Purplebricks has reported a potential risk of litigation to its shareholders.
In its new annual report, listing principal risks and uncertainties, it says: “The group has experienced significant change in leadership, structure and geographical footprint over the course of the last calendar year.
“As a result the group faces an increased risk of loss of talent, knowledge and experience, and also potentially litigation.”
In the last few months would-be estate agency disruptor Purplebricks has experienced considerable disruption itself, including the departures of founders Michael and Kenny Bruce, and the decision to pull out of Australia and the US.
There has also been the sale of the Bruce family’s shares in Purplebricks to Axel Springer, giving it a 26.6% holding in Purplebricks.
However, the bulk of the annual report, which covers the 12 months to the end of this April although it also references events since, sounds an upbeat note.
There is still “considerable headroom to further disrupt the traditional real estate agency markets in both the UK and Canada,” Purplebricks chairman Paul Pindar writes.
He says that exiting the US and Australian markets will “significantly reduce cash burn”.
Pindar says that Purplebricks’ focus will now be on “our profitable UK business” and its Canadian operation.
New chief executive Vic Darvey says that Purplebricks has a “strong and differentiated business model that is hard to replicate”.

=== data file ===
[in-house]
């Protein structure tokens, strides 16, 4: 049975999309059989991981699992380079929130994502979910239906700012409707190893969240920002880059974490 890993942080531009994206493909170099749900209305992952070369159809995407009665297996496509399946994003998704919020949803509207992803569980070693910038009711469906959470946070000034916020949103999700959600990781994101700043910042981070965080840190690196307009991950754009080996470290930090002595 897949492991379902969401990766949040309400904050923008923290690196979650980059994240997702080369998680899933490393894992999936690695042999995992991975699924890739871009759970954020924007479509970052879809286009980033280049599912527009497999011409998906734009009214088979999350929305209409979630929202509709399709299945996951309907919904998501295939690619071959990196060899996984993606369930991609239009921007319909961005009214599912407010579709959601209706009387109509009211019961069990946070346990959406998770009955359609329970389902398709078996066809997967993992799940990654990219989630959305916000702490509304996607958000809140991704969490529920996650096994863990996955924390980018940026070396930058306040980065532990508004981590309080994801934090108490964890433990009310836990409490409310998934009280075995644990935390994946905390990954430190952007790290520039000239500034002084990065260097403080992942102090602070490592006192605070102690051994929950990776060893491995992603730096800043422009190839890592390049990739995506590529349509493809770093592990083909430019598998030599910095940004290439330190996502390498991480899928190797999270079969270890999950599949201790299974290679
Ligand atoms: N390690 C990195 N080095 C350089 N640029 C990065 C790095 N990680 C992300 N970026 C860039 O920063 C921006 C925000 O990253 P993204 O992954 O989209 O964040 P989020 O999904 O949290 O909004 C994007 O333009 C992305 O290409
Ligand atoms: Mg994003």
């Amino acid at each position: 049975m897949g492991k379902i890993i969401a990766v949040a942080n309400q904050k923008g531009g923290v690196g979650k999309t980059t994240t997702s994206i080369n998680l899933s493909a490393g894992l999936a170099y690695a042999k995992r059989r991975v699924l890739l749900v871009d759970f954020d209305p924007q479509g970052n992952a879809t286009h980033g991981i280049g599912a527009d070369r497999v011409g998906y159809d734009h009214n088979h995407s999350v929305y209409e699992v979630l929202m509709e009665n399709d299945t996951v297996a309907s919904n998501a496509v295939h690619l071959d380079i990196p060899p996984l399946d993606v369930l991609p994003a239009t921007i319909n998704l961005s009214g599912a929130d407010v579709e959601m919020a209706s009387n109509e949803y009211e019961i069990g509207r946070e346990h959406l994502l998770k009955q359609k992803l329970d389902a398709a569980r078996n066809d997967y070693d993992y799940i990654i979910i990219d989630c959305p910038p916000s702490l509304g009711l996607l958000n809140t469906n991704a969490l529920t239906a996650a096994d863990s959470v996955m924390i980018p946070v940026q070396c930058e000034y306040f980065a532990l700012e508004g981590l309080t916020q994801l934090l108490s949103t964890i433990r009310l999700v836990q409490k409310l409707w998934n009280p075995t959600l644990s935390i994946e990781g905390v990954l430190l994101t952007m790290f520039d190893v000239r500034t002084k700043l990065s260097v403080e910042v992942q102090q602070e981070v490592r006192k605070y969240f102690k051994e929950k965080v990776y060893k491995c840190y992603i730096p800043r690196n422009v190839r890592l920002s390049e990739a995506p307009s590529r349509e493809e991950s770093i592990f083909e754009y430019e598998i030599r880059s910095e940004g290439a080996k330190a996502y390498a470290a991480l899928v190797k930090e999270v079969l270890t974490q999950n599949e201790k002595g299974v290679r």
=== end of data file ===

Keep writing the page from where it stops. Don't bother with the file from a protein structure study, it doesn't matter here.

He also describes it as having a “stand-out culture” with a focus on people, not just property.
He adds: “We anticipate that the hybrid model will continue to displace traditional agents.”
Darvey goes on: “There is a huge focus on continuing to take share from incumbent traditional operators and extend our market leadership.
“However, there is also a recognition that we need to do things differently, none more so than in product and technology.
“We will be moving to more agile ways of working, instilling strong product principles and an enduring product vision that lays strong foundations for a data-enabled and digitally-enhanced estate agent of the future.”
The annual report confirms the cost to Purplebricks of its failed attempts to enter the US and Australian markets.
Group operating losses rose from £27.8m to £52.3m in the last financial year “arising entirely from non-UK operations,” says chief financial officer James Davies.
In Australia last year, there was an operating loss of £18.8m, and in the US, a loss of £34.1m.
There will be further losses to come: Davies expects total losses and closure costs to be between £6m and £8m in the 2020 financial year in Australia, and between £4m and £6m in the US.
The annual report also confirms the breakdown of the main investors.
Axel Springer has a 26.57% stake; Woodford Investment Management has 19.26%; Merian Global Investors (formerly Old Mutual Global Investors) has 16.6%; Toscafund Asset Management has 10.43%; and Paul Pindar and his wife have 3.53%.
The report also reveals that James Davies was the highest paid director in the 12 months to the end of April, earning a total of £688,000.
Michael Bruce earned £273,000. His termination payments will be disclosed in financial statements for the year ending April 30, 2020.
There will be no dividend for shareholders.
The AGM is on October 3.